Adventists, Witches, Pagans, Catholics and Protestants Engage in Interreligious Unity and Solidarity

The following photos were made available by the Church of Scientology for media and downloads.

We have been warned of a coming apostasy or “falling away” just before the Second Coming of Christ (2 Thessalonians 2:1-11). Both the Bible and the Spirit of Prophecy provides us with many admonitions, but what exactly will this “falling away” look like when it finally appears? Well, here it is in all its glory. The coming “threefold union” so long predicted has finally come.

Protestantism shall stretch her hand across the gulf to grasp the hand of the Roman power, when she shall reach over the abyss to clasp hands with spiritualism, when, under the influence of this threefold union, our country shall repudiate every principle of its Constitution” (Last Day Events, p. 131).

Seventh-day Adventists have been engaging in interfaith relationships with different “Christian” churches for the past 60 years. [1] [2] But now the work of building bridges, dispelling misconceptions and finding common ground with other faiths has taken a tragic turn for the worse. Once we opened the door 60 years ago to interfaith cooperation and started making compromises, this path has only brought us further and further away from our mission as a people.

As a result, we have gone from having interfaith relationships with Roman Catholics and Protestants to now meeting with Falon Gong, Sikhism, Buddhism, Jainism, Hinduism, Bahá’í, Zoroastrianism, Scientology, Aztecs and Wicca (witches). Yes, Wicca. Wicca is that old pagan religion that is based on witchcraft, magic and casting spells through the power of the occult.

The Shaman is the guide to the Spirit World.

On September 3 to 21, 2019 different faith groups, including Seventh-day Adventists and Wiccans, came together to unite in the “name of peace.” The event was sponsored by the Church of Scientology in Los Angeles and consisted of 4 different interfaith sessions culminating in an ecumenical march for “unity and solidarity.”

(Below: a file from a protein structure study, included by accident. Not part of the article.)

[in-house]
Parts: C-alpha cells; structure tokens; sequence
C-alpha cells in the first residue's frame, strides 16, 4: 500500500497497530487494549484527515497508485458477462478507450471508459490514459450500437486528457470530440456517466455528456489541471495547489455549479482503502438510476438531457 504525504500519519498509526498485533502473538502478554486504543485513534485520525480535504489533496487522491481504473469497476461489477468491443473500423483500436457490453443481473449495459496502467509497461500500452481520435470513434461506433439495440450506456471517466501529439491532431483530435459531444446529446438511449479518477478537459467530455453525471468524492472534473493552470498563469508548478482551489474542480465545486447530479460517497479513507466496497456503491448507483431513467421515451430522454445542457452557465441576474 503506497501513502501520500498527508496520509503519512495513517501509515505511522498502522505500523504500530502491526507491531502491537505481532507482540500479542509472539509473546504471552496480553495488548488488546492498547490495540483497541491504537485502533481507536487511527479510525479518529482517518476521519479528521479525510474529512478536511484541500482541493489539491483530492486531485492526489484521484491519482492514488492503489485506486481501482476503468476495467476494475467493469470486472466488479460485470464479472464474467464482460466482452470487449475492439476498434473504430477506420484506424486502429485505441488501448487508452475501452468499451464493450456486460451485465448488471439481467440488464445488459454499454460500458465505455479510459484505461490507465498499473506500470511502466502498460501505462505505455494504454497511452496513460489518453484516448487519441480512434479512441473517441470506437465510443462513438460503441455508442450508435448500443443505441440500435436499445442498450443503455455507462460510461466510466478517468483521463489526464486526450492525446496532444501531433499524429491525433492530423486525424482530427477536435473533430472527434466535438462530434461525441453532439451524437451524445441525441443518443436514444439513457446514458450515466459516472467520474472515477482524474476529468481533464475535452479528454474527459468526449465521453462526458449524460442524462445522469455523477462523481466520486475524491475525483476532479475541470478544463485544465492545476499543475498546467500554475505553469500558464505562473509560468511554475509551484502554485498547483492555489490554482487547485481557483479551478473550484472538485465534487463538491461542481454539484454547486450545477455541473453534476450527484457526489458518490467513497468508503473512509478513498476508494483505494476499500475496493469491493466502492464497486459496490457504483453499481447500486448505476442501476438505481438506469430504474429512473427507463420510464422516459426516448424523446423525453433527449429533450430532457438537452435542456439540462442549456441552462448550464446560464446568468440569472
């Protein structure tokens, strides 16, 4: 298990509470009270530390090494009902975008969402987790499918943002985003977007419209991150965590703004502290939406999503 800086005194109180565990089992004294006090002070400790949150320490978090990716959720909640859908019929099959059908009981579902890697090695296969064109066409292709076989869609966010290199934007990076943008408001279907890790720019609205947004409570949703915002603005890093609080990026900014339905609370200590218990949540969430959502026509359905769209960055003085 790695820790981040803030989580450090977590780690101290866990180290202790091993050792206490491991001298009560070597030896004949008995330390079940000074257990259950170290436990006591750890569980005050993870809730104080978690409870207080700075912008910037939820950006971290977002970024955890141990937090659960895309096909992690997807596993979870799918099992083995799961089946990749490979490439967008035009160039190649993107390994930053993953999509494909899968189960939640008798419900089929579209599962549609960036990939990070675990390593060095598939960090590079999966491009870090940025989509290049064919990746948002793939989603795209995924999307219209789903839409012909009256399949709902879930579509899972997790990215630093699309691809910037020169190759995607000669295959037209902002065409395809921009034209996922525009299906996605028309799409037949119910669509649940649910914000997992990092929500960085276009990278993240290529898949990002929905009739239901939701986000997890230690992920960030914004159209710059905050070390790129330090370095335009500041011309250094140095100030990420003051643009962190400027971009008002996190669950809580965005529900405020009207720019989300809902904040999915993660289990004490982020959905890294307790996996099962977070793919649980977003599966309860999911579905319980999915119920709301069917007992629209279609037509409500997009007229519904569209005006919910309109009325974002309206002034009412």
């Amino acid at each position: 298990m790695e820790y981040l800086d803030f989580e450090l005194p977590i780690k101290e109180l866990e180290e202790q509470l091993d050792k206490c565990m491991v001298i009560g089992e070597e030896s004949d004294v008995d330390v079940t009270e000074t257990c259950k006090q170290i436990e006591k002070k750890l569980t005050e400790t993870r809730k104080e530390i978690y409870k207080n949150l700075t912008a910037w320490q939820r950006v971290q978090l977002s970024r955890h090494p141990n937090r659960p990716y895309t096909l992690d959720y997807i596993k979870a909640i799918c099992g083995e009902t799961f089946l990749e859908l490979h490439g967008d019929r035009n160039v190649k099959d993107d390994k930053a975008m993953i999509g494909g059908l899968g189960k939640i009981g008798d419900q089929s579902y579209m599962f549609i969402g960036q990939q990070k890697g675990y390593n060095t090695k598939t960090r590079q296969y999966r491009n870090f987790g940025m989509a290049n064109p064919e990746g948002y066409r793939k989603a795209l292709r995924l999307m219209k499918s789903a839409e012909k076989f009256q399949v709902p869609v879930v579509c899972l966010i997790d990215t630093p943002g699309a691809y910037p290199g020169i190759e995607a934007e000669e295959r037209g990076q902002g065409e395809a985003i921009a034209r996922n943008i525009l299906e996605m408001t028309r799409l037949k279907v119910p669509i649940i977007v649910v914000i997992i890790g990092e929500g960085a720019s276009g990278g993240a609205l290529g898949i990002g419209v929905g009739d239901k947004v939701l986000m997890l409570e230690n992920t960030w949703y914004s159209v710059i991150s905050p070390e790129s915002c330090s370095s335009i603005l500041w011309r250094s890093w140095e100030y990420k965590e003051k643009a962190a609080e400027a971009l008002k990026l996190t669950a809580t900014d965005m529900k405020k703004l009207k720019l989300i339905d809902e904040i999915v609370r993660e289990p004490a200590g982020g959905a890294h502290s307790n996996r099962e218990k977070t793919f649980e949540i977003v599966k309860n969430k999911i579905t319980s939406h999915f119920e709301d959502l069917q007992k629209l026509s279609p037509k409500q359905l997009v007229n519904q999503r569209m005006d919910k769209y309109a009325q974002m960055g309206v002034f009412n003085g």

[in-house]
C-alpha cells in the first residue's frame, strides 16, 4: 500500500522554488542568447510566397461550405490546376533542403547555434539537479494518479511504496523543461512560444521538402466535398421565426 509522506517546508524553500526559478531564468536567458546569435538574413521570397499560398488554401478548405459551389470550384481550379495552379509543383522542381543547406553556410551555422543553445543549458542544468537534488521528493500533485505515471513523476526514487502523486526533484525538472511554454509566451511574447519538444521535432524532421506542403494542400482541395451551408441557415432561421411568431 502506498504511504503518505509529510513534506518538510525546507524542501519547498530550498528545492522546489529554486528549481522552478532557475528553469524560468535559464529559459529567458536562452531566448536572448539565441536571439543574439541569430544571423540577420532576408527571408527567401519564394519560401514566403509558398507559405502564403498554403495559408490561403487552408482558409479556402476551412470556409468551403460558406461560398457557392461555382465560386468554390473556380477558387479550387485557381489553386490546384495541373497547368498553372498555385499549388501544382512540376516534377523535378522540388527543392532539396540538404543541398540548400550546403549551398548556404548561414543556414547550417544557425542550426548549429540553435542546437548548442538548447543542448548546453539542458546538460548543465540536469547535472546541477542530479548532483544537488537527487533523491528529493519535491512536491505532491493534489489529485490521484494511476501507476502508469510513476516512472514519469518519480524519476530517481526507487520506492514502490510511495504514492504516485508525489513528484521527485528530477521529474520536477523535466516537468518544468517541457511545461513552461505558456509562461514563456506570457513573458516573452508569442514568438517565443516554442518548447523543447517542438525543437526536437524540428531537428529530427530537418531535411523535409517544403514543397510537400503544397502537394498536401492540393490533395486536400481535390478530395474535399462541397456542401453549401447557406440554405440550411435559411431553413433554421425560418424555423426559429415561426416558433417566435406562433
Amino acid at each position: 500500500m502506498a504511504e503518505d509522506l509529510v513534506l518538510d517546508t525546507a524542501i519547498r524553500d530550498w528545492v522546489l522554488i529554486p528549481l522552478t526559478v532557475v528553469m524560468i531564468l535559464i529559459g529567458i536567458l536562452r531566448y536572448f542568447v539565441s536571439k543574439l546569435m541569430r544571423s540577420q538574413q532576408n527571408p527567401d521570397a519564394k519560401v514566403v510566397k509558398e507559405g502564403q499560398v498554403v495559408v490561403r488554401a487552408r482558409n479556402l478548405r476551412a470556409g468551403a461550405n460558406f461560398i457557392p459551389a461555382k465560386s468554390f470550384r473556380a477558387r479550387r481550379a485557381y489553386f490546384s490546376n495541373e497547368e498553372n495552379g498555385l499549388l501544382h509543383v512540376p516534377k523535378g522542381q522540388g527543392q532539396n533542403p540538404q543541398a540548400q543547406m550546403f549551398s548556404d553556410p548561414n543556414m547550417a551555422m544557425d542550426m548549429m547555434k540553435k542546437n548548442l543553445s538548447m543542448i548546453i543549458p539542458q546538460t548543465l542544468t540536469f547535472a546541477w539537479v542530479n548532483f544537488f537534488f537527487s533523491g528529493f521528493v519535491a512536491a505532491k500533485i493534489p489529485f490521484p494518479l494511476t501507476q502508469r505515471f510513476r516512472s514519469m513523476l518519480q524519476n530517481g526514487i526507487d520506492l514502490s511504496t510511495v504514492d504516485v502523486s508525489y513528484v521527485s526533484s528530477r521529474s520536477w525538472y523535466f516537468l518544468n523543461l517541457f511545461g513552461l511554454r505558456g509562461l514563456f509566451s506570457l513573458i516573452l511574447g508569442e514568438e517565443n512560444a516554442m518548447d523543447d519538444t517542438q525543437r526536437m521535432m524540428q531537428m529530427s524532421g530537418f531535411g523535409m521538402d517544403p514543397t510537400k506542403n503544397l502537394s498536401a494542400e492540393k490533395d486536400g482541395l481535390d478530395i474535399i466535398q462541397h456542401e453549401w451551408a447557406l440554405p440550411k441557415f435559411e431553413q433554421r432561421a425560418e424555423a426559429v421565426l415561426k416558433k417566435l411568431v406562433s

There are three different news sources that reported on this event. The first comes from the Church of Scientology’s website [3], another comes from a press release that was distributed to the public [4] and the final one comes from the Facebook page of David Miscavige, the President of the Church of Scientology. [5]

Making an offering to the Aztecan gods.

Idolatry has Never Looked Prettier

This entire ecumenical extravaganza began with a traditional, pagan Aztec ceremony designed to “bless those attending.” Aztec dancers performed while the “Shaman” (a person having access to the spirit world) made his offerings to the Aztecan gods. They danced, prayed and offered incense while calling on their many gods for blessings of peace during the interfaith event. Brothers and sisters, this is divination and communication with evil spirits.

1st Session – The first session consisted in highlighting the faiths of North America which included Seventh-day Adventists, the Agape Church (Pentecostal), the Aztec religion, Christian Science, and Scientology.

2nd Session – The second session dealt with the religions of the Middle East and the participants were Islam, Bahá’í and Zoroastrianism.

3rd Session – The third session addressed the faiths from Europe and included Anglicans, Wiccans and Roman Catholics.

4th Session – The last session covered the religions from the East and featured Falon Gong, Sikhism, Buddhism, Jainism and Hinduism.